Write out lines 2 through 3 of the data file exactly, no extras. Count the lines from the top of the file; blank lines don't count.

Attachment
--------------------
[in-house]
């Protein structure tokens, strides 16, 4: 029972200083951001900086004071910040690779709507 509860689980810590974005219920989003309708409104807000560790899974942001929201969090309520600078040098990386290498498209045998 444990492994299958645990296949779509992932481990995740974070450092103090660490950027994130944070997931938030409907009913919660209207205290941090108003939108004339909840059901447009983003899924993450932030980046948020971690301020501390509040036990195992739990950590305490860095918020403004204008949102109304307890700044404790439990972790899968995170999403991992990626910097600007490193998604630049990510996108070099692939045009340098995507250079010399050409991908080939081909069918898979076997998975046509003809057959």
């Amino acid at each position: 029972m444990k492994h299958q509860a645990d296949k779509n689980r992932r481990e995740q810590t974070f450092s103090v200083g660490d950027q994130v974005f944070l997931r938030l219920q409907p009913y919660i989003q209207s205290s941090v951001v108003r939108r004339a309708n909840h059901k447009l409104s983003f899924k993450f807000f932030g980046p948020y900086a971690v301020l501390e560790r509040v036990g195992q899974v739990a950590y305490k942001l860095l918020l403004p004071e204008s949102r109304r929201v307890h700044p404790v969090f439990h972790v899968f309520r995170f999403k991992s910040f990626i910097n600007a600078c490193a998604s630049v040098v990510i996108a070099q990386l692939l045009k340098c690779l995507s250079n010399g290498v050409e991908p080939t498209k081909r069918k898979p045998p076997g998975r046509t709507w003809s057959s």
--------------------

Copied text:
């Protein structure tokens, strides 16, 4: 029972200083951001900086004071910040690779709507 509860689980810590974005219920989003309708409104807000560790899974942001929201969090309520600078040098990386290498498209045998 444990492994299958645990296949779509992932481990995740974070450092103090660490950027994130944070997931938030409907009913919660209207205290941090108003939108004339909840059901447009983003899924993450932030980046948020971690301020501390509040036990195992739990950590305490860095918020403004204008949102109304307890700044404790439990972790899968995170999403991992990626910097600007490193998604630049990510996108070099692939045009340098995507250079010399050409991908080939081909069918898979076997998975046509003809057959």
């Amino acid at each position: 029972m444990k492994h299958q509860a645990d296949k779509n689980r992932r481990e995740q810590t974070f450092s103090v200083g660490d950027q994130v974005f944070l997931r938030l219920q409907p009913y919660i989003q209207s205290s941090v951001v108003r939108r004339a309708n909840h059901k447009l409104s983003f899924k993450f807000f932030g980046p948020y900086a971690v301020l501390e560790r509040v036990g195992q899974v739990a950590y305490k942001l860095l918020l403004p004071e204008s949102r109304r929201v307890h700044p404790v969090f439990h972790v899968f309520r995170f999403k991992s910040f990626i910097n600007a600078c490193a998604s630049v040098v990510i996108a070099q990386l692939l045009k340098c690779l995507s250079n010399g290498v050409e991908p080939t498209k081909r069918k898979p045998p076997g998975r046509t709507w003809s057959s």